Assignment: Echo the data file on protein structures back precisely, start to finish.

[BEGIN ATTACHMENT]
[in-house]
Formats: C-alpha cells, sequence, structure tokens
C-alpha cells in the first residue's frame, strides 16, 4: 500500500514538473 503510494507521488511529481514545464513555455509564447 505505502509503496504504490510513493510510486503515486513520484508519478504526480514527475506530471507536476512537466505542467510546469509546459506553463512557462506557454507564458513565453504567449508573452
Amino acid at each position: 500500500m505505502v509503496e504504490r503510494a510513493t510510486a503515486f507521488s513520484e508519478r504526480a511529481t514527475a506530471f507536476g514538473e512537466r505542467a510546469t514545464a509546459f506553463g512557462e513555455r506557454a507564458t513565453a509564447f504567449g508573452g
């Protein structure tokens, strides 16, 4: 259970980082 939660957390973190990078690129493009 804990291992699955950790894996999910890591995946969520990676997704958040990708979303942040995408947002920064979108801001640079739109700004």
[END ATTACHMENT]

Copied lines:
[in-house]
Formats: C-alpha cells, sequence, structure tokens
C-alpha cells in the first residue's frame, strides 16, 4: 500500500514538473 503510494507521488511529481514545464513555455509564447 505505502509503496504504490510513493510510486503515486513520484508519478504526480514527475506530471507536476512537466505542467510546469509546459506553463512557462506557454507564458513565453504567449508573452
Amino acid at each position: 500500500m505505502v509503496e504504490r503510494a510513493t510510486a503515486f507521488s513520484e508519478r504526480a511529481t514527475a506530471f507536476g514538473e512537466r505542467a510546469t514545464a509546459f506553463g512557462e513555455r506557454a507564458t513565453a509564447f504567449g508573452g
């Protein structure tokens, strides 16, 4: 259970980082 939660957390973190990078690129493009 804990291992699955950790894996999910890591995946969520990676997704958040990708979303942040995408947002920064979108801001640079739109700004």